More than 100 Rohingyas are known to have drowned in shipwrecks and boat incidents since the start of the Rohingya crisis on August 25, says the UNHCR.
Over the past 10 days UNHCR, the UN Refugee Agency, has received reports of some 30 improvised rafts arriving from Myanmar, carrying more than a thousand people.
"Recent arrivals told us they had been waiting for more than a month in desperate conditions on Myanmar’ shores. Food and water are said to be running low," said UNHCR spokesperson William Spindler at a press briefing at the Palais des Nations in Geneva on Friday.
Unable to pay for the crossing, Rohingyas are building rafts from whatever material they can get their hands on – mostly bamboo poles and empty jerry cans tied together with rope and covered with plastic sheets.
Using paddles made of bamboo and plastic debris some of these rafts made it to Shahporir Dwip in Bangladesh, a journey of about four hours.
The Naf river estuary between the two countries is about three kilometres wide at this point.
An estimated 620,000 Rohingya refugees have fled to Bangladesh since 25 August.
The Kutupalong Extension site alone, which was set up soon after the influx began, is now highly congested sheltering some 335,000 new arrivals – more than half of the influx so far.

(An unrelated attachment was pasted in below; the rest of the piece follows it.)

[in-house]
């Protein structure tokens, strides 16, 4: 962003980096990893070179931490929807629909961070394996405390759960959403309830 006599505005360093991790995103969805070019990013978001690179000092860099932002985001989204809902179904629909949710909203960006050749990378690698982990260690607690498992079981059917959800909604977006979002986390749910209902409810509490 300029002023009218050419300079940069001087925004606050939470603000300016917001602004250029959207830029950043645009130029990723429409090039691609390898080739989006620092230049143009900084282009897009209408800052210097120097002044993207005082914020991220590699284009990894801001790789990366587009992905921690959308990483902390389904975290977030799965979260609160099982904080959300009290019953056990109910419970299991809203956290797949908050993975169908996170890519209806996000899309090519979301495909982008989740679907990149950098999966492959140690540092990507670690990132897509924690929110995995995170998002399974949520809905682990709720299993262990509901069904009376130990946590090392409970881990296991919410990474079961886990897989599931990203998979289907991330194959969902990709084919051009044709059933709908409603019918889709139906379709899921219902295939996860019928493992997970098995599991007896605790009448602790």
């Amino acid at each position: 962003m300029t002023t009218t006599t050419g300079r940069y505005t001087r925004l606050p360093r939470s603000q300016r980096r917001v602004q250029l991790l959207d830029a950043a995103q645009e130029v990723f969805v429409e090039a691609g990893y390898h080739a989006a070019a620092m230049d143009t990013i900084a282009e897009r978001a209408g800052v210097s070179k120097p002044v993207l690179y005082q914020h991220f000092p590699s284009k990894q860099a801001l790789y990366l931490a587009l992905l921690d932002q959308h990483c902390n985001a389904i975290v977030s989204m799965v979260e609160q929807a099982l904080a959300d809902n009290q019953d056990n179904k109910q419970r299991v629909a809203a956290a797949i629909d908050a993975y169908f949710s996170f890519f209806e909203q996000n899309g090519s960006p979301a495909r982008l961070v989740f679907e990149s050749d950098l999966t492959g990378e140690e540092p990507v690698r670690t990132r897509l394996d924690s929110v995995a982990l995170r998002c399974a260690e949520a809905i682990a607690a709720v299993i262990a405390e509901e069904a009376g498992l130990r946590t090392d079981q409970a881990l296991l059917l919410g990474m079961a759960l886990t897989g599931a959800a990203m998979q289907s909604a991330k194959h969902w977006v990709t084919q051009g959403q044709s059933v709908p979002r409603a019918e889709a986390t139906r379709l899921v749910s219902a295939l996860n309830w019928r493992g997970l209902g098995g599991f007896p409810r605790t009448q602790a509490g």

Currently 13 out of 20 blocks in the Kutupalong Extension area are more densely populated than parts of Dhaka.
An area known as Block CC shelters more than 95,000 people per square kilometre (according to UN Habitat data Dhaka’s population density is 44,500 people per square kilometre).
Despite concerted efforts to deliver more aid and services, the overcrowding and difficult living conditions in the camps and makeshift sites increase health, sanitation and fire risks as well as violence and trafficking.
There is an urgent need for additional land and more space for shelters and infrastructure to provide life-saving services and aid including water points, latrines, bathing areas, distribution points, child safe and friendly spaces, safe spaces for women and girls, community centres, etc, said the Spokesperson.
So far, UNHCR has delivered hundreds of thousands of aid items including tents, plastic sheeting, blankets, sleeping mats, mosquito nets, kitchen sets, buckets and jerry cans.